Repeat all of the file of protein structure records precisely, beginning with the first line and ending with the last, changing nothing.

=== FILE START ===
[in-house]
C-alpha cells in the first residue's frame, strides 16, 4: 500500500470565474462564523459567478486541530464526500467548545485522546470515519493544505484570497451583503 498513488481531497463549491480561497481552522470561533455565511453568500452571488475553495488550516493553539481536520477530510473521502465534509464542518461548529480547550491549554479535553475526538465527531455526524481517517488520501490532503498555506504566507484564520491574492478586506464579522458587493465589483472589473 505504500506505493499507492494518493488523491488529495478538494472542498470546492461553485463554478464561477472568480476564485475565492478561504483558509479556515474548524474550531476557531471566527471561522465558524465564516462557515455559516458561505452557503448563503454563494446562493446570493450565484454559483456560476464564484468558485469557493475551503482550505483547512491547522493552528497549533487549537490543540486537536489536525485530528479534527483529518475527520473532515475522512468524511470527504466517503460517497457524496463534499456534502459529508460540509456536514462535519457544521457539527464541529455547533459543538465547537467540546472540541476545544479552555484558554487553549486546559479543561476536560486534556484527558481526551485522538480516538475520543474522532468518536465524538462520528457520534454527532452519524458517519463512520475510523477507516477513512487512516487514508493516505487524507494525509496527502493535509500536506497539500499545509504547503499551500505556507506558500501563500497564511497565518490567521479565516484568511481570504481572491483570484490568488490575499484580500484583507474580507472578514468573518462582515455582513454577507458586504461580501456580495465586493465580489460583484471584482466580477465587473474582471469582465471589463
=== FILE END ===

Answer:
[in-house]
C-alpha cells in the first residue's frame, strides 16, 4: 500500500470565474462564523459567478486541530464526500467548545485522546470515519493544505484570497451583503 498513488481531497463549491480561497481552522470561533455565511453568500452571488475553495488550516493553539481536520477530510473521502465534509464542518461548529480547550491549554479535553475526538465527531455526524481517517488520501490532503498555506504566507484564520491574492478586506464579522458587493465589483472589473 505504500506505493499507492494518493488523491488529495478538494472542498470546492461553485463554478464561477472568480476564485475565492478561504483558509479556515474548524474550531476557531471566527471561522465558524465564516462557515455559516458561505452557503448563503454563494446562493446570493450565484454559483456560476464564484468558485469557493475551503482550505483547512491547522493552528497549533487549537490543540486537536489536525485530528479534527483529518475527520473532515475522512468524511470527504466517503460517497457524496463534499456534502459529508460540509456536514462535519457544521457539527464541529455547533459543538465547537467540546472540541476545544479552555484558554487553549486546559479543561476536560486534556484527558481526551485522538480516538475520543474522532468518536465524538462520528457520534454527532452519524458517519463512520475510523477507516477513512487512516487514508493516505487524507494525509496527502493535509500536506497539500499545509504547503499551500505556507506558500501563500497564511497565518490567521479565516484568511481570504481572491483570484490568488490575499484580500484583507474580507472578514468573518462582515455582513454577507458586504461580501456580495465586493465580489460583484471584482466580477465587473474582471469582465471589463